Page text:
Etched in Bone marks the fifth installment of Anne Bishop's novels of the Others and picks up right where Marked in Flesh left off... and I like where it goes for the most part.
The book seemed to focus more on the inter-species politics than the first four... and by that I mean actual attempts at politic and civil resolutions (instead of just eating the offenders). We have the humans who want to work with the Others to ensure their own survival, the Others who have come to care for their human pack (and some of the technologies they've never bothered to master on their own), the humans who court extinction, and the Others who are only just starting to pay attention to the events going on in the world at large.
One thing I can say for Bishop is that she knows how to write characters that you love to hate, especially manipulative, self-important, abusive men. There are times when civilization does not suit the Others, especially when they are seeking to understand malicious humans in their midst. You'll be happy when the inevitable hammer comes down on the villain of this story.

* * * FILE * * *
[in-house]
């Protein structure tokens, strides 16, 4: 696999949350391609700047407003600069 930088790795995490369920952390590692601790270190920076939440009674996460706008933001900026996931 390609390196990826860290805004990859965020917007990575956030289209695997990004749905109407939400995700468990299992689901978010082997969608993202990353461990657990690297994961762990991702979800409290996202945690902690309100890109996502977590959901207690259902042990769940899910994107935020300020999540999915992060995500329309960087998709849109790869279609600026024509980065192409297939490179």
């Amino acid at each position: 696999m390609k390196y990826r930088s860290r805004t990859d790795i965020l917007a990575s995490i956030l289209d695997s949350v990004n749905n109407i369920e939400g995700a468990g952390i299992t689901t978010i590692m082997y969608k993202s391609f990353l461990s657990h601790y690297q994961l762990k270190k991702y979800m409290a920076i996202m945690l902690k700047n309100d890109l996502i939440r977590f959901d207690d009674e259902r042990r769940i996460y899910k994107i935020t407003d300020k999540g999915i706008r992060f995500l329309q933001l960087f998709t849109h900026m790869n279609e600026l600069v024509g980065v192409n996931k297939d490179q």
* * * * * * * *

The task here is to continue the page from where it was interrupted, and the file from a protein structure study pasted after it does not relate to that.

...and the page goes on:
Meg and the Elders led to a bit of amusement, a semi-common occurrence considering she look like 'meat' to the Others but does not smell like prey. My continued appreciation and unease with how cutting is handled continues, though there is considerably less self-harm here than in previous novels. Instead we get more focus on her attempts to divert the impulse and developing new strategies. And if you've been waiting for Meg and Simon's relationship to start actually becoming more than friends, you'll see some development, but in their own particular ways.
Advance Reader Copy courtesy of Roc (Penguin RandomHouse) in exchange for an honest review; changes may exist between galley and the final edition.